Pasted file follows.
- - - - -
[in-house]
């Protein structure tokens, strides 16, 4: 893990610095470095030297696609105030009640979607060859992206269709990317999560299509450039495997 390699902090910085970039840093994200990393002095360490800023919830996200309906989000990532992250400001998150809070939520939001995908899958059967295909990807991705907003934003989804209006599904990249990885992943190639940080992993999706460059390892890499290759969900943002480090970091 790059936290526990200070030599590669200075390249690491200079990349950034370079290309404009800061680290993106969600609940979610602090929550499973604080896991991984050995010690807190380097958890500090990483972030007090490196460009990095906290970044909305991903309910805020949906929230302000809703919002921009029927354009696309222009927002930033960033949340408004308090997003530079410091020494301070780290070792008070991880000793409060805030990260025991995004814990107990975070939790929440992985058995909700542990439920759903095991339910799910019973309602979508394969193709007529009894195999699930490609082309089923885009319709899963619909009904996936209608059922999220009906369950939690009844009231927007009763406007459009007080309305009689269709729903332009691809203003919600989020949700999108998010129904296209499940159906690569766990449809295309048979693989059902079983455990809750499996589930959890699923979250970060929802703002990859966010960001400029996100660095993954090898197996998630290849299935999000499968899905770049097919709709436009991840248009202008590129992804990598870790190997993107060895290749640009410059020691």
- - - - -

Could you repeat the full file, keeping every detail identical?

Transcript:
[in-house]
């Protein structure tokens, strides 16, 4: 893990610095470095030297696609105030009640979607060859992206269709990317999560299509450039495997 390699902090910085970039840093994200990393002095360490800023919830996200309906989000990532992250400001998150809070939520939001995908899958059967295909990807991705907003934003989804209006599904990249990885992943190639940080992993999706460059390892890499290759969900943002480090970091 790059936290526990200070030599590669200075390249690491200079990349950034370079290309404009800061680290993106969600609940979610602090929550499973604080896991991984050995010690807190380097958890500090990483972030007090490196460009990095906290970044909305991903309910805020949906929230302000809703919002921009029927354009696309222009927002930033960033949340408004308090997003530079410091020494301070780290070792008070991880000793409060805030990260025991995004814990107990975070939790929440992985058995909700542990439920759903095991339910799910019973309602979508394969193709007529009894195999699930490609082309089923885009319709899963619909009904996936209608059922999220009906369950939690009844009231927007009763406007459009007080309305009689269709729903332009691809203003919600989020949700999108998010129904296209499940159906690569766990449809295309048979693989059902079983455990809750499996589930959890699923979250970060929802703002990859966010960001400029996100660095993954090898197996998630290849299935999000499968899905770049097919709709436009991840248009202008590129992804990598870790190997993107060895290749640009410059020691």